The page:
#5 The shock of accepting past scientific anomalies while at the same time rejecting current ones

The Structure of Scientific Revolutions by Thomas Kuhn, pages 111-143

In these two chapters I especially liked Kuhn’s critiques of the linear explanation of science in student textbooks. Kuhn says that revolutions are not explained as anomalies that lead to crises that lead to said revolutions, but rather presented as logical additions to the scientific tradition. For me, this is absolutely hypocritical on the part of contemporary scientists. 

According to Kuhn’s assessment thus far in the book concerning scientific revolutions, scientists are skeptical and unaccepting of new discoveries that threaten their paradigm. Yet the hypocrisy lies in the fact that these same scientists view discoveries by Copernicus, Newton, Einstein, Maxwell, Lavoisier, and Dalton as normalized today. They might say in hindsight: of course these discoveries by these individuals would have eventually happened by someone. What I find discouraging, from what I presume, is the matter-of-factness on the part of contemporary scientists to accept the crazy ideas of people who saw things differently or whose instruments countered the paradigm of their day hundreds of years ago, while these same contemporary scientists ignore or deny the possibility that today’s anomalies might offer the next big revolution in their field. It makes no sense that they’re open enough to accept previous anomalies yet closed-minded enough to stick to the cozy problem-solving and expansion of and within their current paradigm, in effect paying little or no attention to that-which-threatens today. That-which-threatens might be the next biggest thing in the advancement of human knowledge, science, and civilization. 

As I wrote in stream of consciousness #4, nobody likes to be forced to do or think something. But if you know that water levels are rising in say Florida, for example, because of climate change (regardless whether you think it’s natural or caused by humans or both), shouldn’t you maybe think of planning the next step, to where you might flee because the water cannot be pushed back any further, that the water will one day totally submerge your neighborhood? Or it’s like having a fire on the first floor of your building but you decide not to react right away because the fire isn’t on your floor yet. It’s madness. If the water or the fire or the whatever threat it is is on your doorstep, then address it, understand it, try to know what it is. 

How do we account for many scientists’ acceptance of tried-and-true, and once anomalous, theories and concepts from decades or centuries ago, but they ignore or discredit current anomalies, i.e. the possible next big thing? It’s shockingly hypocritical, I just don’t understand it.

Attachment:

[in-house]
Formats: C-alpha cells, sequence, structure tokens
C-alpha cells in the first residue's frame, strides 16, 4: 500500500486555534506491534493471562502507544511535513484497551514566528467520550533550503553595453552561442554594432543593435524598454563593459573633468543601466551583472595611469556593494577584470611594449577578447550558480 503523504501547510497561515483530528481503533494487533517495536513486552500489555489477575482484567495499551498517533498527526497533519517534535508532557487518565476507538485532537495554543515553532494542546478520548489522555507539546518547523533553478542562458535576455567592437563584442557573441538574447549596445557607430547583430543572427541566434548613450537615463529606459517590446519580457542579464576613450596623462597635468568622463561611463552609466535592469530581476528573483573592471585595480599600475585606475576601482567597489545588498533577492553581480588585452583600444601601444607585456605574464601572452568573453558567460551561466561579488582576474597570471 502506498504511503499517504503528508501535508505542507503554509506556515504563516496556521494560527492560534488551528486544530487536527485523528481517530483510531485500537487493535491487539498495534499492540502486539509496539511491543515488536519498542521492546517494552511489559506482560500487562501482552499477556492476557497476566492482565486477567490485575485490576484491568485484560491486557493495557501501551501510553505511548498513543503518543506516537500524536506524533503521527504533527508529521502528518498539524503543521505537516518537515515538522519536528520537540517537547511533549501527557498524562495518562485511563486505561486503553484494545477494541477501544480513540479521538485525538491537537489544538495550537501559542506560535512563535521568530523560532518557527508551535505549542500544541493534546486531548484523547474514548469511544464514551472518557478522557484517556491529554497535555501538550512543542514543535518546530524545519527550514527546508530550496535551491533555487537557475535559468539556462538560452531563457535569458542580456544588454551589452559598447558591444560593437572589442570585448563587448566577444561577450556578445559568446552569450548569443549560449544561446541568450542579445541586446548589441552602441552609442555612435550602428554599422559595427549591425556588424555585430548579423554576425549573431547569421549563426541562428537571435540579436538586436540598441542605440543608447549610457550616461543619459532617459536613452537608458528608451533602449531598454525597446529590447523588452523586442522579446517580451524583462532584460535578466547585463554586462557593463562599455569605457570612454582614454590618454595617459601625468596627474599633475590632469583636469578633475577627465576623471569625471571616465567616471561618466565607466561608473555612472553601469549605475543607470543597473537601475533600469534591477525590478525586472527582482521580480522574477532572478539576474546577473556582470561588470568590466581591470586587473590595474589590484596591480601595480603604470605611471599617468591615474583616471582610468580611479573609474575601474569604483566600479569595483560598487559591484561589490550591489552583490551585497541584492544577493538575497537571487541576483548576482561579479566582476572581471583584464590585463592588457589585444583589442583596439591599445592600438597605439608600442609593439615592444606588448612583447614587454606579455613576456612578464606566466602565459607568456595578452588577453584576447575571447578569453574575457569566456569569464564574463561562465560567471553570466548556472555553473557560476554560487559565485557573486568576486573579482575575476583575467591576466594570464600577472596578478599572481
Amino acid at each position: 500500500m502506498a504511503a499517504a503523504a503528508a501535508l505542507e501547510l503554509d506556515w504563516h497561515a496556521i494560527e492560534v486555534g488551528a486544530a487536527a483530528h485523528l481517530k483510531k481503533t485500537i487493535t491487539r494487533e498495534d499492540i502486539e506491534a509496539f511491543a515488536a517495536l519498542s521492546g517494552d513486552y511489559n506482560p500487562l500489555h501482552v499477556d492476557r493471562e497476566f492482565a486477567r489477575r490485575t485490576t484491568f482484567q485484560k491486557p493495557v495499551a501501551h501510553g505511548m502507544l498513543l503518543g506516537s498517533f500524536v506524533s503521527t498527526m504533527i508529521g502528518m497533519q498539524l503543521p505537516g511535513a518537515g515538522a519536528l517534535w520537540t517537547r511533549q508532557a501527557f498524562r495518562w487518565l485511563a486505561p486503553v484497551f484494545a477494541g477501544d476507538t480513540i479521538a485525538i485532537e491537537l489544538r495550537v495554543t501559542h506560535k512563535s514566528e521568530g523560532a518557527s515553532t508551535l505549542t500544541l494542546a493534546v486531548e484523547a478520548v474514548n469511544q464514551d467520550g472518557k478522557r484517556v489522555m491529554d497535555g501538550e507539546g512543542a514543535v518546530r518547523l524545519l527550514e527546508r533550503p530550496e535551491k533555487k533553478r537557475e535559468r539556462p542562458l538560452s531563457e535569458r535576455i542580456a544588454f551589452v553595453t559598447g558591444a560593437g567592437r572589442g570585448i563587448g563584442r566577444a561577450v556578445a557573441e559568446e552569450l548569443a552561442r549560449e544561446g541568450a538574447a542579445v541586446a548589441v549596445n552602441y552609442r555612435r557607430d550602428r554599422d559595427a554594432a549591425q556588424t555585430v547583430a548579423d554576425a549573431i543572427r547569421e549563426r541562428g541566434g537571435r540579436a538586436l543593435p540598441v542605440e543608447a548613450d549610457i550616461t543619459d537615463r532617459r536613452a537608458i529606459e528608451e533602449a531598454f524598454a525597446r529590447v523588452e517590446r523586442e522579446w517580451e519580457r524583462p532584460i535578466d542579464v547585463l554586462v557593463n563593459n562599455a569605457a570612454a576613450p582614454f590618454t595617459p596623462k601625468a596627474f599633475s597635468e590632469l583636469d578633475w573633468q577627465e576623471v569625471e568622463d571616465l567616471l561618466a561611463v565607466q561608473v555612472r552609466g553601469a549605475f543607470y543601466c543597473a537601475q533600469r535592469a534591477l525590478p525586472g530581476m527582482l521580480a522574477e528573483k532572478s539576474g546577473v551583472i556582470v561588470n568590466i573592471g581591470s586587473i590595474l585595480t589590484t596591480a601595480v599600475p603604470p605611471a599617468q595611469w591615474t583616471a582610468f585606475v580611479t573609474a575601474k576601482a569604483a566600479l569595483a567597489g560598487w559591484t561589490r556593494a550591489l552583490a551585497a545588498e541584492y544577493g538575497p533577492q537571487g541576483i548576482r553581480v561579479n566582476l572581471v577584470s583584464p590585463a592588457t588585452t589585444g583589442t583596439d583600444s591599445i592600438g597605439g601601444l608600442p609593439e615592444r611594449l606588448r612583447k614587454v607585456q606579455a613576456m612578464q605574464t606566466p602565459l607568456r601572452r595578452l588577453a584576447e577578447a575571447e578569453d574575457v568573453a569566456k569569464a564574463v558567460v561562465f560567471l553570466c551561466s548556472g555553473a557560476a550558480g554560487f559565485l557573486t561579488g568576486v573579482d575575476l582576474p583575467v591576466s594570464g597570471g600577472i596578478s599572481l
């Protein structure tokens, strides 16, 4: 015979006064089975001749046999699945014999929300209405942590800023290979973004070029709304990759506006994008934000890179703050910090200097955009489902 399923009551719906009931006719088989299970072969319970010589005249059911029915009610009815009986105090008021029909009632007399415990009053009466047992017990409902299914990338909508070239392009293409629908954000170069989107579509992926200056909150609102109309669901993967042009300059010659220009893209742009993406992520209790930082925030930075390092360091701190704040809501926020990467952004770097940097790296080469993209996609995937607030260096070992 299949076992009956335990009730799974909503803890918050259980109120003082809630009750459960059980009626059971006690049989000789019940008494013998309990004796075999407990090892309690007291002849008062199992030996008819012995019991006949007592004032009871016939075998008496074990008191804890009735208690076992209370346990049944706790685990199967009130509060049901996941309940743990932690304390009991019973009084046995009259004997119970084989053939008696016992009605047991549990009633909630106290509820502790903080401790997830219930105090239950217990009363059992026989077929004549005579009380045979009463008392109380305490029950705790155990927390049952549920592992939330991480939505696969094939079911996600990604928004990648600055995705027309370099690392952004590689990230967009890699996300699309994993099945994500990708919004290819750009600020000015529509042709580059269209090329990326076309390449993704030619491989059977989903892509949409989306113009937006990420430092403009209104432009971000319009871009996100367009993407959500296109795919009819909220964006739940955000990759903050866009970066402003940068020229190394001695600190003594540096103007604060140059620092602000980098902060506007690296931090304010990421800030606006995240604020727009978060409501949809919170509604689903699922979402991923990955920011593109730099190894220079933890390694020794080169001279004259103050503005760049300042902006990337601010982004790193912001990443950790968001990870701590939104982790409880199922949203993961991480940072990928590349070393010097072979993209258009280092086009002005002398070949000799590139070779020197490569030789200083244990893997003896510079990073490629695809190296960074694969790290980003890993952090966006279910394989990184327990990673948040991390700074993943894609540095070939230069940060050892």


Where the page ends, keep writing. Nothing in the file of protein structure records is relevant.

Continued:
What I want to know is whether there are common denominators among the people who discovered anomalies in the history of science, apart from the observations Kuhn made about these people being young in age or new to the field? What other factors allowed them to see the unseen? Do they share the same sun sign (astrologically speaking); do they have fantasy prone personalities; do they have obsessive compulsive disorders; are they autistic savant; do they have a specific education, background, or some cultural signifier, etc., that played a significant part in discovering the anomaly? Are they aliens! Just joking, probably not. But you understand why I said this: who were these people and how did they do what they did? From a phenomenology perspective I’m fascinated by seeing the unseen, what others do not or cannot see for no other reason than they don’t. Perhaps they don’t operate the same as “seers.” Perhaps seers have a very specific mind suited to the task or field at hand. I’m not talking about being a genius; I’m saying that seers might have a suitable mind for a very narrow problem/puzzle/discrepancy, and it was he or she at the right time and place in history to see anew. In today’s scientific climate then we might say the same: a particular mind looking at a particular problem will see what the others do not see. It’s a bit like snow blindness or proofreading your paper for the twentieth time; you don’t see any more what is wrong with it, while your colleague will notice something on the first read because they are detached from the work. I think scientists need more nonchalantness; a caring indifference to their research. Scientists should get away from their work, do something completely different for periods of time. I read that Einstein would occasionally play the violin or ride his bicycle to take his mind away from the work. With that said, he still didn’t figure out quantum entanglement, but the point is he made an effort to switch up his routine. 

Nothing will solve the hypocrisy I speak of above by scientists gladly accepting the past anomalies and brushing away the anomalies of today. It’s illogical, a paradox, one that hurts my head. 

Kuhn, T. S. (1996/1962). The Structure of Scientific Revolutions (3rd ed.). University of Chicago Press.

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